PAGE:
Introduction

Bonding has been described as the mother’s feelings towards her child; a process that is differentiated from observable attachment behaviors (1). The mother-infant bond following childbirth is an important facilitator of optimal infant development (2). It is thought to first appear during pregnancy or shortly after birth and then to develop over the first few months postpartum (3, 4). Thus, it is important to understand the factors that may shape it, both during the prenatal and postpartum period. So far, research has mainly focused on the bonding between the mother and her newborn (e.g., Farré-Sender, 2018). Although the role of the father has recently received more attention, data on this issue are still sparse and more research is needed (5). This study therefore specifically investigates the bonding with the infant by both parents.

Difficulties in establishing the mother-infant bond may result in significant negative alterations in the infant’s developing brain and increase the risk for developmental, emotional, and behavioral difficulties, as well as long-term impairment of the mother-child relationship, which in extreme cases can result in complete rejection of the infant (6, 7). A variety of studies has shown that maternal mental health, and postpartum depression in particular, may interfere with bonding (8). This may partly be explained by disrupted maternal sleep (9). Some researchers propose that bonding difficulties develop secondary to an untreated primary mother’s postpartum depression, whereas others suggest that these can also occur in women who have not suffered from maternal depression (7). Regarding fathers, one small study (n = 66) showed that affective symptoms at 3 months postpartum was not associated with father-infant bonding at 3 months postpartum but predicted father-infant bonding at 15 months postpartum (10). However, more evidence in a larger sample is needed.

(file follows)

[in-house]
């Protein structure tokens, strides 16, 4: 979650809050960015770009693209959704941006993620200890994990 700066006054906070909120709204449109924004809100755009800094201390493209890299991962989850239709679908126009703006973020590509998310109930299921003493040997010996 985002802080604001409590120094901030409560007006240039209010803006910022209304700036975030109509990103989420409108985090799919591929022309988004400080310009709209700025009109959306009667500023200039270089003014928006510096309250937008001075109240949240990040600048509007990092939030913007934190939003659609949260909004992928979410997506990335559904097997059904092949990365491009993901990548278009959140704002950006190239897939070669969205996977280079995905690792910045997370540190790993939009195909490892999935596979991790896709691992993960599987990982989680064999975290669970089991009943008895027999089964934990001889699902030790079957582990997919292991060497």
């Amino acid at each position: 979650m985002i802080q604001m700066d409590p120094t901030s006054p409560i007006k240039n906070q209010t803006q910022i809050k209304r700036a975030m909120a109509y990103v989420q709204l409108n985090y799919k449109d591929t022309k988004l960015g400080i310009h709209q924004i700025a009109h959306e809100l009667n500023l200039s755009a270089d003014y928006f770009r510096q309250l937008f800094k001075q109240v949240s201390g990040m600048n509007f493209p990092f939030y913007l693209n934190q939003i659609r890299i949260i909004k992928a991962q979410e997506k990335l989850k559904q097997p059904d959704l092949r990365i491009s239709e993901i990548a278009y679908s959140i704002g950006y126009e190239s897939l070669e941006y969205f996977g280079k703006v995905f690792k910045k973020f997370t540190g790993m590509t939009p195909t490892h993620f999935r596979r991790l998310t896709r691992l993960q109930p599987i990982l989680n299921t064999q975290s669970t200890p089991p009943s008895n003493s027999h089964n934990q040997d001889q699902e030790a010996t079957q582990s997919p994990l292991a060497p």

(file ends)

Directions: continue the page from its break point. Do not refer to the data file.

Another mental health issue that may interfere with bonding is birth-related posttraumatic stress disorder (PTSD-CB) that women and their partners may develop if a direct or indirect exposure to the threatened death or severe injury of the mother and/or her baby took place (11, 12). PTSD-CB affects between 3% and 4% of women after birth at diagnostic levels in community samples, and around 16% to 19% of women in high-risk groups, e.g., after preterm birth or neonatal death (13, 14). In addition, a considerable percentage of women experiences clinically significant PTSD-CB symptoms, even though they do not reach the diagnostic threshold level (15). Evidence shows that subthreshold symptomatology may also significantly impact on women’s functioning, particularly if they are having symptoms of re-experiencing (16). Furthermore, fathers may also be traumatized by the birth they witnessed and develop PTSD-CB, although prevalences are likely to be lower [e.g., (17)].